The 2017 law specifies that children over 18 should count for 25% less than younger children in child support calculations. Thus if one moves from 1 child under 18 (which generates “1” in Table B), to 1 child under18 PLUS 1 child over18, one simply has to add 75% of the normal 25% increase one gets for a second child. If one has 2 children under 18 (which generates "1.25" in Table B) and one adds a third child, over 18, one simply adds 75% of the normal 10% increase that one gets for a third child.
You can see these formulas by downloading the spreadsheet here that I used to make these Table B calculations.
[Added on October 1113:
The economic consultants did not understand the implications of the fact that the intervals between 0 and 1 children, 1 and 2 children, 2 and 3 children, etc. were not identical. The formula they used to generate their (erroneous) Table B would only work if the increase for each child (under 18) from 0 to 5 were exactly the same, i.e., if a second child doubled the child support amount, a third child tripled it, a fourth child quadrupled it. For their formula to work, the increase from 0 children to 1 child would ALSO have to match the interval from 1 to 2 children, 2 to 3 children, etc.
The economic consultants' explanations and sample calculations on pp. 2021 of their Economic Review document show how they arrived at the wrong numbers for Table B. Instead of adding discounted increments for children over 18, as I have done, they tried to discount backward from the numbers in column 1, which are the multipliers for children under 18. This led them to discount children under 18 in every single calculation that involved a mix of children over and under 18. There is no situation in which children under 18 should have their child support number discounted.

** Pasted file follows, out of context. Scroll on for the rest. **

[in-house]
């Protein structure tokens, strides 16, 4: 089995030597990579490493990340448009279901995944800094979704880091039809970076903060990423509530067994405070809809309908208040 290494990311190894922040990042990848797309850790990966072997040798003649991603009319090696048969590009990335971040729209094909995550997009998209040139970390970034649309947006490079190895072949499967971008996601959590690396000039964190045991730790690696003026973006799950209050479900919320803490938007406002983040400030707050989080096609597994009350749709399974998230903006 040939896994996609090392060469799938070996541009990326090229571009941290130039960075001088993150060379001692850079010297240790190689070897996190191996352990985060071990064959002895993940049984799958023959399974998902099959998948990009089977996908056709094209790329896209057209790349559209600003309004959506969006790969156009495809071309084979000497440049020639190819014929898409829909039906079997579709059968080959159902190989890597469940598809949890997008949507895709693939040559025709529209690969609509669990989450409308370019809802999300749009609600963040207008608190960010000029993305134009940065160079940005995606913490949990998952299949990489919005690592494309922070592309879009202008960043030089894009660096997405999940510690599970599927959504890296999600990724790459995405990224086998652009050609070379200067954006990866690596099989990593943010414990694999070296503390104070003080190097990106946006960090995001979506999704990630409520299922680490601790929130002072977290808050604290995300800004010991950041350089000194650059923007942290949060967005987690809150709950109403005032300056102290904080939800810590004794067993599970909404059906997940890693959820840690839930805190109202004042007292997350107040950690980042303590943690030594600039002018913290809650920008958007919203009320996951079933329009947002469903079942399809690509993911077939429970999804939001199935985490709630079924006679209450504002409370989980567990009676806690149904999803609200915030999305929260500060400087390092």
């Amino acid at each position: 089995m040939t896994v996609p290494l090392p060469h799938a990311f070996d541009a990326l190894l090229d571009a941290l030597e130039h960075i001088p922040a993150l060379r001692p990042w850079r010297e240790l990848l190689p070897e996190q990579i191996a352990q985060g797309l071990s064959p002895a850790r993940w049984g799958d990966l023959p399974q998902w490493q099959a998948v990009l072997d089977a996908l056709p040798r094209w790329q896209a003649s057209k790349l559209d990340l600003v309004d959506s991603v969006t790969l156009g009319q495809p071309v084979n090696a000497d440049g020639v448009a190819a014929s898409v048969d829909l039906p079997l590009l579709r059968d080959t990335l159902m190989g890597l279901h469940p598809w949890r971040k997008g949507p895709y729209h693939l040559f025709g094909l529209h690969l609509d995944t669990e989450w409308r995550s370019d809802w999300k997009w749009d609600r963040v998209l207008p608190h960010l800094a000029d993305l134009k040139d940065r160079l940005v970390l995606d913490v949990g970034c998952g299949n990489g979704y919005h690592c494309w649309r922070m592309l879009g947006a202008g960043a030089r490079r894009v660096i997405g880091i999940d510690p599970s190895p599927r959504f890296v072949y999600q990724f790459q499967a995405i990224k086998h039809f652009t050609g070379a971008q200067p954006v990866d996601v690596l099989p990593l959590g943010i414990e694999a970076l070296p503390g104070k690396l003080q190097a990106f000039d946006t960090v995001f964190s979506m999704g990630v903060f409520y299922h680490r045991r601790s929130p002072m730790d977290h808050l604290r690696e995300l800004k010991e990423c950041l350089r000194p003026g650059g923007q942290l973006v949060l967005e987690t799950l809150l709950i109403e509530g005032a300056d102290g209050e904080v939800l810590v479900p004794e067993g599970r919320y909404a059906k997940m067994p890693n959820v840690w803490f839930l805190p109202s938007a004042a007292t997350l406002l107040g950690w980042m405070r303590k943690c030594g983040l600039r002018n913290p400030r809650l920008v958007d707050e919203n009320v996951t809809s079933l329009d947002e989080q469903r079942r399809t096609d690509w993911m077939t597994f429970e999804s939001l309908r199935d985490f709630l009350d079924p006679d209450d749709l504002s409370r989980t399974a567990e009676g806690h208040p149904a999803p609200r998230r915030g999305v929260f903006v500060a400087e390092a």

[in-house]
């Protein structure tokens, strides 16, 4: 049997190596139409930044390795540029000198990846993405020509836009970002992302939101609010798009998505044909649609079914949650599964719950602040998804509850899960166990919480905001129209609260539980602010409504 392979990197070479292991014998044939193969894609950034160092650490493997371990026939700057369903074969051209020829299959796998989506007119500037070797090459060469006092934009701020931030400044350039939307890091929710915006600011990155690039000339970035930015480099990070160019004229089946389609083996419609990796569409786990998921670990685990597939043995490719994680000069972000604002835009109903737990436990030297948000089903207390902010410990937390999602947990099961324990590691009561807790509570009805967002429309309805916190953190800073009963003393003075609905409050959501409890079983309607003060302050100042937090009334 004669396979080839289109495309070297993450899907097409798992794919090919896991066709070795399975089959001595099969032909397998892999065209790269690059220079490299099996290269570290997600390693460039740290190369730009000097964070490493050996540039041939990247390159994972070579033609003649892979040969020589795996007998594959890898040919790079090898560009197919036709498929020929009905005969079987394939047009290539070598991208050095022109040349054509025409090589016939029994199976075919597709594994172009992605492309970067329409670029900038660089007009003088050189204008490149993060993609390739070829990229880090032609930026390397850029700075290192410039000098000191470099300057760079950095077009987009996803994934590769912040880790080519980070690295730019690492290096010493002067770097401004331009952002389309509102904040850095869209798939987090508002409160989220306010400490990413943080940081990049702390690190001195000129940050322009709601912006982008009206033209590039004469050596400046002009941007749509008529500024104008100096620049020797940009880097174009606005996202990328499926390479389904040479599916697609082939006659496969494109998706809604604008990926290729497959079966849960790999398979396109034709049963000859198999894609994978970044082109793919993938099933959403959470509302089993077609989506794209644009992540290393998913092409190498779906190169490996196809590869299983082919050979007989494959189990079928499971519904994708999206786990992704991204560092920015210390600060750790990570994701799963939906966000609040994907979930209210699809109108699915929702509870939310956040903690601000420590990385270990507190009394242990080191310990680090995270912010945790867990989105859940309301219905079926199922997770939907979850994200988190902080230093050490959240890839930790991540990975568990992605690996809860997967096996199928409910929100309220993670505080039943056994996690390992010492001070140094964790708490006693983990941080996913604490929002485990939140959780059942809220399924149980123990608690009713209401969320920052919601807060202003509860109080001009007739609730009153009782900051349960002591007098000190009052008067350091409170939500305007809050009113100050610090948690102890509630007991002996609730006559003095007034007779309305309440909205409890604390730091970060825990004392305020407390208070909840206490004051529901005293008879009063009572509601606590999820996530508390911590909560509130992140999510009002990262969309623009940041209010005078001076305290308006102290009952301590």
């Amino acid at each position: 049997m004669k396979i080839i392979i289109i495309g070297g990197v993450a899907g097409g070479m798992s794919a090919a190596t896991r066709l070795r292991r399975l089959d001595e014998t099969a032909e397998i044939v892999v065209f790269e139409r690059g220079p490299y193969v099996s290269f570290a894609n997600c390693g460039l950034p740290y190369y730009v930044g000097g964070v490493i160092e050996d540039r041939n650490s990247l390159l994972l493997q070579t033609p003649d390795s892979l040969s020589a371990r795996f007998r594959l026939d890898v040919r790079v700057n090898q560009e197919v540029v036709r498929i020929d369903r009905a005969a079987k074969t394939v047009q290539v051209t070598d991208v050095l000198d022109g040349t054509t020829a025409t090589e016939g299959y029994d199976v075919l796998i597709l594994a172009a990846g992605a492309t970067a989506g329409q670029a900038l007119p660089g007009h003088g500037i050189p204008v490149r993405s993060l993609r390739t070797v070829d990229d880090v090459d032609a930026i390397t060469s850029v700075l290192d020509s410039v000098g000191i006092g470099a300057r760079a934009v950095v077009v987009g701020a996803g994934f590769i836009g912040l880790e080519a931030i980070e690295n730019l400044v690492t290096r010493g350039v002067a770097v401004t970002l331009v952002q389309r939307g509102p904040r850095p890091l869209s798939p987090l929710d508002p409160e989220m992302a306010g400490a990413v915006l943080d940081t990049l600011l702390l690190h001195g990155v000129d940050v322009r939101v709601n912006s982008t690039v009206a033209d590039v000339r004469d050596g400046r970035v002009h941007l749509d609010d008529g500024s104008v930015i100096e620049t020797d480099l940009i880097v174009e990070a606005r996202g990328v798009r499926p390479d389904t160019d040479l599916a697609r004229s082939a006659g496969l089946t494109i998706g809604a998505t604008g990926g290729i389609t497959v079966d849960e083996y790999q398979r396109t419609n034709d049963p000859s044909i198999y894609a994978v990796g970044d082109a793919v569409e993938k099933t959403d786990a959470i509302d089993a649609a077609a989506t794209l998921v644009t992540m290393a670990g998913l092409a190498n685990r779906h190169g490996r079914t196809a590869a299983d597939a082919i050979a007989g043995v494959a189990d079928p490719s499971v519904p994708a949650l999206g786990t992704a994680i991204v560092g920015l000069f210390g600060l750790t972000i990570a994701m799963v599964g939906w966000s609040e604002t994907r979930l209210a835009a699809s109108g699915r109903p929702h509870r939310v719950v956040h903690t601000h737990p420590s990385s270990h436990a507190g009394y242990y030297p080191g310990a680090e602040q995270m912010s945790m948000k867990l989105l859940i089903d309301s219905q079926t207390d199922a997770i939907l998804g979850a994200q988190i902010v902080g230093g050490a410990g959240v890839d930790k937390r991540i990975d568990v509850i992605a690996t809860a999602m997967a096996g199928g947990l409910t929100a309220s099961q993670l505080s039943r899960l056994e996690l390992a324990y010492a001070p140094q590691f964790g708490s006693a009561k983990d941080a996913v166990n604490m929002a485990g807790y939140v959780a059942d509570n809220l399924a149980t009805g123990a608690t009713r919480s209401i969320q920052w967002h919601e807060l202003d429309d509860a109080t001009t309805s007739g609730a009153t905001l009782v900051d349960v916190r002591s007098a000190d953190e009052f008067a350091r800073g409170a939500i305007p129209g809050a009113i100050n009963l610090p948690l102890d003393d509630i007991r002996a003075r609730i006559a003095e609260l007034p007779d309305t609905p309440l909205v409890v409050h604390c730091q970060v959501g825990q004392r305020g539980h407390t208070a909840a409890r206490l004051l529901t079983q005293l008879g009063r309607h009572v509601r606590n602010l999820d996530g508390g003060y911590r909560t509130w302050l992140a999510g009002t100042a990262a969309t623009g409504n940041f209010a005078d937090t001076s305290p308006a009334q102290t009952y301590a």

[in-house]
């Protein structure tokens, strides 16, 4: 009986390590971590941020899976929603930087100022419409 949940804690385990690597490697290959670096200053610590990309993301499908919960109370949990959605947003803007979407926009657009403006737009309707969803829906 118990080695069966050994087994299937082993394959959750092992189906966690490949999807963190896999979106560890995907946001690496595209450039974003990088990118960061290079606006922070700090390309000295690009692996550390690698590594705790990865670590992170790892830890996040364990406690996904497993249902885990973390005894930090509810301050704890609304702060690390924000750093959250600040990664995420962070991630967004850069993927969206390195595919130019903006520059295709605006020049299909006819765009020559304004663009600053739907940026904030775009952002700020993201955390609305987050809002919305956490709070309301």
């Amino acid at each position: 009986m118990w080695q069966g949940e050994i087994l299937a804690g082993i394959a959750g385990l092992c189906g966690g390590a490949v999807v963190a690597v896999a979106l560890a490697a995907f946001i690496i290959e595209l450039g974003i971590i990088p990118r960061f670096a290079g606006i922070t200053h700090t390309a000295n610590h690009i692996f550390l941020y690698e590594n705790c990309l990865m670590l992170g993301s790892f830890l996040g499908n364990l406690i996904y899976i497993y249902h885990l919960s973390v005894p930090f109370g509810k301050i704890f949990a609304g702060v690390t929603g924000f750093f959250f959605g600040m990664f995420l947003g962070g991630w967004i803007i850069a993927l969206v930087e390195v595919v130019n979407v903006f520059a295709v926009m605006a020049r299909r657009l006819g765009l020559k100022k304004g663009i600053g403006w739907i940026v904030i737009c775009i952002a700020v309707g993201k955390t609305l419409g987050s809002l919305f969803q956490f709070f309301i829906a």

In the example they give on p. 21, for 1 child under18 and 1 child over18, they discount the "1.25" that one gets for 2 children under 18. They do this by multiplying it by .875, a discount of 12.5%. (This results in their erroneous 1.09.) They write, "Conceptually, it reduces the increase for a second child by 12.5 percent (onehalf of the 25% discount decided by the Task Force) because one of the two children is 18 or older." This makes two major conceptual errors. First, there is no need to discount an increase for an over 18 child by 12.5%the Guidelines are clear that the increase should be discounted by 25%. Second, they confuse the increase for a second child with the total child support number for two children. The "1.25" for 2 children is NOT an increase. One child gets "1". The increase for a second child is ".25", resulting in "1.25" for two young children. These two conceptual errors lead them to discount both the increase (".25", a small number, which should be discounted) and the base number for children under 18 ("1", a large number, which should NOT be discounted). This is what leads to numbers that are too low in every case. To give a poor, mixed metaphor, they discount the bathwater (children over 18), and then they discount the whole baby (children under 18) too!]
If you appreciate the work I am doing here, please add a link to this page on your blog or website: http://www.amherstdivorce.com/machildsupportcalculator.html